Third, notice verse 9. What's the message that they are to give? The message is, "the kingdom of God has come near to you." In Luke's teaching the kingdom of God is something that God does, not something that we do. It is not what the people of Israel were expecting, but it is good news that is being proclaimed that through the Messiah, God's kingdom and the promises that He made to His Old Testament people are being realized in their very presence and they are to respond to that good news in faith and trust in God through His Messiah. It is the rule and reign of God through Jesus Christ in people's hearts and lives and it's manifested by following Jesus and His teaching. And that's the message that they're given to go out and proclaim in the highways and byways.

And I want to ask you four questions in relation to that:

1. Do you understand the good news of the kingdom well enough to articulate it? The New Testament gives you all sorts of short synopses of that message: Romans 5:8, John 3:16, or 2 Corinthians 5:21. There are so many passages in which little Gospel nuggets are found, where the Gospel is summarized. Can you articulate the good news? If you're a disciple-making disciple, you ought to be able to articulate the good news, not just the professionals, not just the elders, not just the deacons, not just the ministers, not just the missionaries, not just the church planters, not just the campus ministers, but you. Every disciple of the Lord Jesus Christ ought to be able to articulate the good news of the kingdom.

2. Are you articulating it? Are you constantly thinking, "Where can I articulate the Gospel?" Is that woven into the fabric of your lives? If you're a disciple-making disciple you'll be thinking about that.

Next, look at verses 9 to 12. Jesus tells His disciples at the very outset that the response their message will be mixed. In other words, even if you're faithful in sharing my message, don't think that everybody's going to accept it. That's not our responsibility to affect the response. That's up to God. Our job is to be faithful in telling the good news, sharing the good news, seeking to make disciples. But in the end, God the Holy Spirit has to make the disciple. God the Holy Spirit has to draw a person savingly to Jesus Christ. Our job is to be faithful in declaring the Gospel and sharing that good news.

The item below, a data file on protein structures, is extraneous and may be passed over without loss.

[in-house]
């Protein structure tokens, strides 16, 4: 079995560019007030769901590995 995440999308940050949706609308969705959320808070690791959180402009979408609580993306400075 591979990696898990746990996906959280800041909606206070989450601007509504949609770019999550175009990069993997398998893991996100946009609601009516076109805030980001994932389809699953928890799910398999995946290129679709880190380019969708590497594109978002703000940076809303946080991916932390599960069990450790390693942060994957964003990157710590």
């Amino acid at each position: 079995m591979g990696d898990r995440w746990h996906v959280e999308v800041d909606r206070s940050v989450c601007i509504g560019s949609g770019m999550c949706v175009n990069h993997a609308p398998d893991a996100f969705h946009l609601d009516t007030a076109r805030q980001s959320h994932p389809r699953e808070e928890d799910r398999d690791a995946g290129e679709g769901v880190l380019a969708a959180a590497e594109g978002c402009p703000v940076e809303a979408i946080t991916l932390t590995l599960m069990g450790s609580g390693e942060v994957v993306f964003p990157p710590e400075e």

But let me ask you this question: 3. Do your lives show the evidence of the Gospel that you're called to proclaim to others? Is the kingdom of God evident in your life? Have your own lives having been changed by the Gospel? There's going to be an evidence in your life if you're truly a follower of the Lord Jesus Christ, if you're a disciple of the Lord Jesus Christ. There's going to be an evidence in your life of the rule and reign of God that will confirm the Gospel that you're articulating and sharing.

And then finally, 4. do you realize the consequence of this? In verses 13 to 16, Jesus makes it clear that the consequences of either accepting or rejecting His teaching are eternal: "The one who listens to you listens to Me, the one who hears you hears Me, the one who rejects you rejects Me, and the one who rejects Me rejects Him who sent Me." Do you live life with that sense of the weightiness of your Gospel conversations with other people that lives hang in the balance?

As we've trusted on Jesus Christ He has accepted us as righteous, He has forgiven our sins, He has welcomed us into His family, and one of the reason why He's done this in order to make us disciple-making disciples. Are we doing so? May the Lord help us to do just that.